Witty, wise and the best women in literature. So why doesn't Henry James inspire the widespread devotion that Jane Austen and the Brontës bask in? Sarah Churchwell is on a mission to solve that mystery and turn readers on to the limitless charms of the Father of the modern novel.
With the help of 'Brooklyn' and 'House of Names' author, Colm Tóibín and literary biographer Hermione Lee, Sarah will showcase the very best of his work and prove that James isn't just an 'important' novelist but a thoroughly enjoyable read.
As an American who travelled through Europe and took up British citizenship during the First World War, James was well-placed to chronicle the shifting relationships between the continents. Americans, by turns naïve or arrogant, clash time and again with stubborn Brits and wily Continentals. In an age of Drumpf and Brexit his penetrating gaze and snarky asides are needed more than ever.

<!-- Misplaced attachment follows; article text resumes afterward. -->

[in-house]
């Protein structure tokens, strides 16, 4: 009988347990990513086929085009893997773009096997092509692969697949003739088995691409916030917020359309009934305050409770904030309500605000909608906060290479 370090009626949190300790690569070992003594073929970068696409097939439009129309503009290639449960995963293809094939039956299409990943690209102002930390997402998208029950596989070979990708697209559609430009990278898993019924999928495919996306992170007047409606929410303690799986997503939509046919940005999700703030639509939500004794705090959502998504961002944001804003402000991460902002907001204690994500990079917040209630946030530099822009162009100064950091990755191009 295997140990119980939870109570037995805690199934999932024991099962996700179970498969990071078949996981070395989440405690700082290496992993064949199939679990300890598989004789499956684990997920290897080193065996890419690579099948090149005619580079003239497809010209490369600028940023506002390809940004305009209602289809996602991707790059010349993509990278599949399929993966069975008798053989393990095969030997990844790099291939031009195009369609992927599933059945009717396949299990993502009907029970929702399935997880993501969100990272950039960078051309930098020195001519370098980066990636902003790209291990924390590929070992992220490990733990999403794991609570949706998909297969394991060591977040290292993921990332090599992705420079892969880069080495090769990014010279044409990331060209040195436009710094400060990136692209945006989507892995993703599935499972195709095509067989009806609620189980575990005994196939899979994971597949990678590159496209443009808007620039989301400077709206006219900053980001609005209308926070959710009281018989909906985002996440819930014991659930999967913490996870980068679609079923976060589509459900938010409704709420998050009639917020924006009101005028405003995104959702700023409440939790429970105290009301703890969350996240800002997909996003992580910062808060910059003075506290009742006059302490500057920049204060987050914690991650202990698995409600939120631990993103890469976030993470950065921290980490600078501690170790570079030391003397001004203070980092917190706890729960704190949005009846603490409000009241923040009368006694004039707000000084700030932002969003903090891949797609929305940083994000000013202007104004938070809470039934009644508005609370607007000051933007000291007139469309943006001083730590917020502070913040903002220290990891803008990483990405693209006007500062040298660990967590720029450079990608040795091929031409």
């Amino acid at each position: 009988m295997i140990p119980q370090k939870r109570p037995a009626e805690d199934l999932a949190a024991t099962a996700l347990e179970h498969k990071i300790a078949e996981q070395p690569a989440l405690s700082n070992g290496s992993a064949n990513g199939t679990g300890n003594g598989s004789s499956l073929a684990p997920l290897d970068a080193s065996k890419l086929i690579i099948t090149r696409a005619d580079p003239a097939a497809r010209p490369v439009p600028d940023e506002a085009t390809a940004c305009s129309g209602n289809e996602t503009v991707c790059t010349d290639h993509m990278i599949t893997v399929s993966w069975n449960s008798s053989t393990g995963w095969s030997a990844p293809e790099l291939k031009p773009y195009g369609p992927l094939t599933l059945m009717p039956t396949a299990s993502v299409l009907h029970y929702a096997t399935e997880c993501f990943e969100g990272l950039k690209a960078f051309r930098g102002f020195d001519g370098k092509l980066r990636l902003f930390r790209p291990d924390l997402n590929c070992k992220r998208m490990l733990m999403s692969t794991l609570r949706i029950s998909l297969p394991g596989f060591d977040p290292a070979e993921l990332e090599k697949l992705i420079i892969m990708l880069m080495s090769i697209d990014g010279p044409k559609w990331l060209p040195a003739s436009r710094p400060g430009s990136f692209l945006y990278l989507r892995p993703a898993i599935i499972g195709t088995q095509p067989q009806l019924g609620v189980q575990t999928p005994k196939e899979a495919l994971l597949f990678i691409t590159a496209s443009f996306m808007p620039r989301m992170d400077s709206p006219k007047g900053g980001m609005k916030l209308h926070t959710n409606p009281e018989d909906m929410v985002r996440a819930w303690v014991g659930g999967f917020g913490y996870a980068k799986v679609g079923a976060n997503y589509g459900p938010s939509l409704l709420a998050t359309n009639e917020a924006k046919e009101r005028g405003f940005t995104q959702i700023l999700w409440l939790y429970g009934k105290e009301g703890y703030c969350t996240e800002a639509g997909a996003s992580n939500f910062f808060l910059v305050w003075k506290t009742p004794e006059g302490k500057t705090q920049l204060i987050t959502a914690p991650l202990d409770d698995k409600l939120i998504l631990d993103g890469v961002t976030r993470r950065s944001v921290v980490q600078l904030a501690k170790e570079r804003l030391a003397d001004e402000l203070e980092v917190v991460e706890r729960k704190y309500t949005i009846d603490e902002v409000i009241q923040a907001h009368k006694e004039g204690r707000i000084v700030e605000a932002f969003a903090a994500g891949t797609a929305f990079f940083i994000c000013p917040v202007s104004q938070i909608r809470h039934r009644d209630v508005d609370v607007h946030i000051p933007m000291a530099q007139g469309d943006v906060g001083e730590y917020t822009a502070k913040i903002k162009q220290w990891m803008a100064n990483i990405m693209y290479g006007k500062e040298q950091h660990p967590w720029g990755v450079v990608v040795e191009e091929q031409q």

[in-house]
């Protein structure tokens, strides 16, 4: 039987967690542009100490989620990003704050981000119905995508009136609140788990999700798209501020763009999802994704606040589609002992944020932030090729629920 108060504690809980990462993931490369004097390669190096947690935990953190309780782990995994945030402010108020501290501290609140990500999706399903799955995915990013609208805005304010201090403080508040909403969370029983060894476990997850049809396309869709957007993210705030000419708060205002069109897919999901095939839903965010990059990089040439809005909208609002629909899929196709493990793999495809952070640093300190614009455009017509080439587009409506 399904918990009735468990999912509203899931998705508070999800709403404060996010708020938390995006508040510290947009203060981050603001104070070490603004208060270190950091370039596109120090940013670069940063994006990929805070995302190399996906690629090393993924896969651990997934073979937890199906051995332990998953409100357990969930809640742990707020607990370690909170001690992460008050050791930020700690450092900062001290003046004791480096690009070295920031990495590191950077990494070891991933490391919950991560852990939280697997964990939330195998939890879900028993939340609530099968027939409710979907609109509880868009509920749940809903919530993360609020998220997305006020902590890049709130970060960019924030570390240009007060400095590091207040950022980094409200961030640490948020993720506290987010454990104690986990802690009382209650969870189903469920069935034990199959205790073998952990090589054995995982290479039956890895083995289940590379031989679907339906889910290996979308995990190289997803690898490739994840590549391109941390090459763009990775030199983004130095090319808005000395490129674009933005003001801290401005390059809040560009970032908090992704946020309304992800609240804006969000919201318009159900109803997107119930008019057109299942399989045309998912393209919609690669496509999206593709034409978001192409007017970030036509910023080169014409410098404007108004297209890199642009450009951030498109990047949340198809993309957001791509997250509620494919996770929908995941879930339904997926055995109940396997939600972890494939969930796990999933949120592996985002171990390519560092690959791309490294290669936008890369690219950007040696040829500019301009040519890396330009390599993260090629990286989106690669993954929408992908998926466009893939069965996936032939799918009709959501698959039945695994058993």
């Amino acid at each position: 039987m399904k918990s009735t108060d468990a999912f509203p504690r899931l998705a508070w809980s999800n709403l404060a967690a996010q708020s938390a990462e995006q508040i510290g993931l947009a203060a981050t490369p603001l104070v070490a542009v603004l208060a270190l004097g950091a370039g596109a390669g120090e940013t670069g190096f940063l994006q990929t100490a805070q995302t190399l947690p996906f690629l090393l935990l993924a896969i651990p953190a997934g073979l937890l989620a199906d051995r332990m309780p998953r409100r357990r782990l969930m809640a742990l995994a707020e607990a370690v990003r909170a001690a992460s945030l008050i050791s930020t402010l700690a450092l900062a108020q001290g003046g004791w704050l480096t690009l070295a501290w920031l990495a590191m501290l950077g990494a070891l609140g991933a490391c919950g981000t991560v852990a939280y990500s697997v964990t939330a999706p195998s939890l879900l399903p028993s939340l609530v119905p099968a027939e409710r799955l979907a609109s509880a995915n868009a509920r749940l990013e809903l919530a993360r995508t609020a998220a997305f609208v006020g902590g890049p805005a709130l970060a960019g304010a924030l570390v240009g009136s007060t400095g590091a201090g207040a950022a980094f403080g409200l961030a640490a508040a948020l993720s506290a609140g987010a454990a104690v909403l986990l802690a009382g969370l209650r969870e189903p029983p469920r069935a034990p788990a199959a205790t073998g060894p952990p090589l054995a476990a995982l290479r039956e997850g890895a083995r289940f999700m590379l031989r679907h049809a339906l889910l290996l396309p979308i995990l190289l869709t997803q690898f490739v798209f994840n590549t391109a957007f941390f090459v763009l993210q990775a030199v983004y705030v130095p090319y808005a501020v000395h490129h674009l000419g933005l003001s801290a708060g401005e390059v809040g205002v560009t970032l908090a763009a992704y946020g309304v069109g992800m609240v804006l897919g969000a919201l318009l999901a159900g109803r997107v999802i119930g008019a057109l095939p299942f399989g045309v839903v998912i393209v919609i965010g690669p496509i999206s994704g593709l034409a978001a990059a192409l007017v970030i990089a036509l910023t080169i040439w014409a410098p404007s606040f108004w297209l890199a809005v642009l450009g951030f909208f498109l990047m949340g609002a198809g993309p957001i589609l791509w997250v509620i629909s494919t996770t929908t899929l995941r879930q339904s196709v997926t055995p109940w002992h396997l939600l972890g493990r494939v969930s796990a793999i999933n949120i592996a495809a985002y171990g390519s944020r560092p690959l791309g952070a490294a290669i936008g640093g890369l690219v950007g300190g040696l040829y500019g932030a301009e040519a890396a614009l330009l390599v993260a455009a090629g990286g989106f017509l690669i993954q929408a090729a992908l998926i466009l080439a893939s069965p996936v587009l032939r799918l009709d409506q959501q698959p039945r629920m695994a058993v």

But it's Henry's women that keep bringing film-makers and fans to his work. No male novelist before or since has spent an entire career faithfully placing himself within the consciousness of women. Alone amongst the great men of Victorian and Edwardian literature he assumed that a woman could feel as he did and experience the same powerful drive to act. Those wishes, however, are again and again thwarted by the constraints of society and the moral sense of his characters.
As a curtain-raiser to a season of Henry James dramas on BBC Radio Four Sarah Churchwell reassesses those great characters and offers up their magnetic attraction and fatal flaws for the new audience that he so richly deserves.